What Does Mary Trump Think Of Her Cousins Ivanka And Donald Trump Jr?

The next presidential election isn't until 2024, but it's been obvious that Republicans are already plotting a conservative sweep of the White House — as they have been since day one of President Joe Biden's term. While former President Donald Trump has spent his time following his departure from the Oval Office throwing endorsements and large-scale fundraising fêtes at Mar-a-Lago, his residential nexus, for GOP candidates that have stayed loyal to his MAGA brand, the question of who will be the next Republican primary candidate in 2024 is still up for debate. Though early contenders like current Florida Governor Ron DeSantis seemed well-positioned to fill the role according to polls conducted earlier this year by conservative organizations, recent survey results from his own state might suggest otherwise, per the Sun-Sentinel

Of course, there's a big chance Trump himself will run in 2024 — if he isn't charged (or convicted) with any crimes that could stem from the multiple criminal investigations currently being conducted against both him and his once-impenetrable real estate empire, the Trump Organization. So if that ends up being the case (or if Trump simply decides not to run again for other reasons), is it possible one of his offspring might do it in his stead? And what does Mary Trump, the niece of the erstwhile commander-in-chief and one of his most virulent critics, think about the possibility? 

Mary Trump has major doubts about Ivanka and Donald Trump, Jr.

In an interview with CNN on August 26, Mary Trump — who became the de facto expert on her family's history and its influence on Donald Trump with the publication of her tell-all "Too Much and Never Enough: How My Family Created the World's Most Dangerous Man" in 2020 — discussed the chances of either Ivanka Trump or Donald Trump, Jr. running for president in 2024. Her verdict? Unlikely. 

"I don't see anybody else at the top of the Republican Party who has the same kind of sway with other, with their voters, and it's certainly not, certainly not my cousins," Mary Trump explained during the segment (via The Hill). "It would be like lightning striking four times in the same place. I don't see it happening." The author and psychologist added that neither Ivanka nor Don Jr. have the same kinds of allies as the former president. "They don't have the reach, they don't have the connections. And again, without [Donald Trump] they don't have the power either," she added. She also pointed out that the idea of either of them running instead of the ex-commander-in-chief (if he already has the ability to, that is) would be somewhat pointless: "If Donald gets to the point ... where he feels that he can't lose, why wouldn't he run?"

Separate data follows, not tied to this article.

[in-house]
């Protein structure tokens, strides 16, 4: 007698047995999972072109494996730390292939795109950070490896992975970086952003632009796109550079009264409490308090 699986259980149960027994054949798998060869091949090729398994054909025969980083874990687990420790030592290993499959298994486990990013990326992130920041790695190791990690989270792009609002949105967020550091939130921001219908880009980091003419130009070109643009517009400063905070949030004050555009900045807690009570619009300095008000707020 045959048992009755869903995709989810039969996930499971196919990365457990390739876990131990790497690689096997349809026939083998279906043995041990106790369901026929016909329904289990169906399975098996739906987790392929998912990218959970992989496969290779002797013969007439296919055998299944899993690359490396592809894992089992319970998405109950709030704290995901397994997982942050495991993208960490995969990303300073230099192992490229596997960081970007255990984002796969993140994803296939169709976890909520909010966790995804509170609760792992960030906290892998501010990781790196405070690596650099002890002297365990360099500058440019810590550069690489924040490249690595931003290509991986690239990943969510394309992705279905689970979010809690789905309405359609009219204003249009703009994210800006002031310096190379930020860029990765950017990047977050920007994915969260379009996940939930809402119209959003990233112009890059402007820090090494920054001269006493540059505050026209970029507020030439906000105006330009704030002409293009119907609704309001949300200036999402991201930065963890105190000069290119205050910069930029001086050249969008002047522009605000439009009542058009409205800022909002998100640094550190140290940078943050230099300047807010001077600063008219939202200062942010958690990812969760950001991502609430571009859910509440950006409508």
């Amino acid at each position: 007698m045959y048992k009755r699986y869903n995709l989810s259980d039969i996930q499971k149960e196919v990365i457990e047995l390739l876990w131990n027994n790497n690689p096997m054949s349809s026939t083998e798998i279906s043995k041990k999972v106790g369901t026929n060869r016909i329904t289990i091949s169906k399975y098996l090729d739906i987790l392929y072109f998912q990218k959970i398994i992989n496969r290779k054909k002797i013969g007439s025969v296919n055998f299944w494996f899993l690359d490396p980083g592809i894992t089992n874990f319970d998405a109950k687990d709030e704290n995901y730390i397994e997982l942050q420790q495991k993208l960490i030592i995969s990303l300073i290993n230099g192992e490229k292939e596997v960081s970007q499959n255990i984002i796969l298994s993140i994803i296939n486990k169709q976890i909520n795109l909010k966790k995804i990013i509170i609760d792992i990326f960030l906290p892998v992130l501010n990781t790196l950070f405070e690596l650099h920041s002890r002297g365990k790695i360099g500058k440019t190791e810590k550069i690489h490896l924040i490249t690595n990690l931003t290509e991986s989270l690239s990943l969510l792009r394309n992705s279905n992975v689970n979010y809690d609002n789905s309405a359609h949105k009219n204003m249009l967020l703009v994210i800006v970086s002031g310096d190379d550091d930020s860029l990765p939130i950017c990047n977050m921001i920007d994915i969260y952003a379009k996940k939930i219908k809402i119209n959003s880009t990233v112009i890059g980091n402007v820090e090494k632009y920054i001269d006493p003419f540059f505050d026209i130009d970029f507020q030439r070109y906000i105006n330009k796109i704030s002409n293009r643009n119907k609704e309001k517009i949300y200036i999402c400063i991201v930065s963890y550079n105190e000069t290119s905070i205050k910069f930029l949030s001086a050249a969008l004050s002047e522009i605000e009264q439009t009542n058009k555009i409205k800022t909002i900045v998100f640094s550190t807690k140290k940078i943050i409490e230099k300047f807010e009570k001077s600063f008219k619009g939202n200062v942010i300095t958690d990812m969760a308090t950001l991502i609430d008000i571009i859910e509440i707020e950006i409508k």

Of course, there's also another key factor at play: do either Ivanka or Don Jr. actually want to run in the first place?

At least one Trump scion is moving away from politics

Even though the majority of the Trump brood moved closer to their father Donald Trump and his South Florida residence following President Joe Biden's inauguration, it seems that the ex-president's presumed vision of creating a political family dynasty isn't quite holding up. Although Donald Trump, Jr. might be up to the task if his father is unable to run in 2024 — as evidenced by his frequent involvement in GOP fundraisers the Trumps have held at Mar-a-Lago — it appears that Ivanka Trump is more than likely out for the count. 

In addition to her comparative silence on social media following the end of her father's White House tenure, rumors have continued to circulate that she has been distancing herself from the Trump patriarch, actively or passively, due to his continued, baseless claims of election fraud. It all seemingly tracks with Mary Trump's own take on Ivanka. In July, the author said during an appearance on "The New Abnormal" podcast (via HuffPost) that the relationship between the ex-president and his children is "transactional and conditional" and questioned Ivanka's loyalty to her father. As HuffPost also noted in February, Mary Trump also previously stated that "the insurrection was a bridge too far" for the reputations of both Trump children — so much so that running for office could be rendered a permanent impossibility. As Mary bluntly put it, "I think it's completely over and they have their father to thank for that."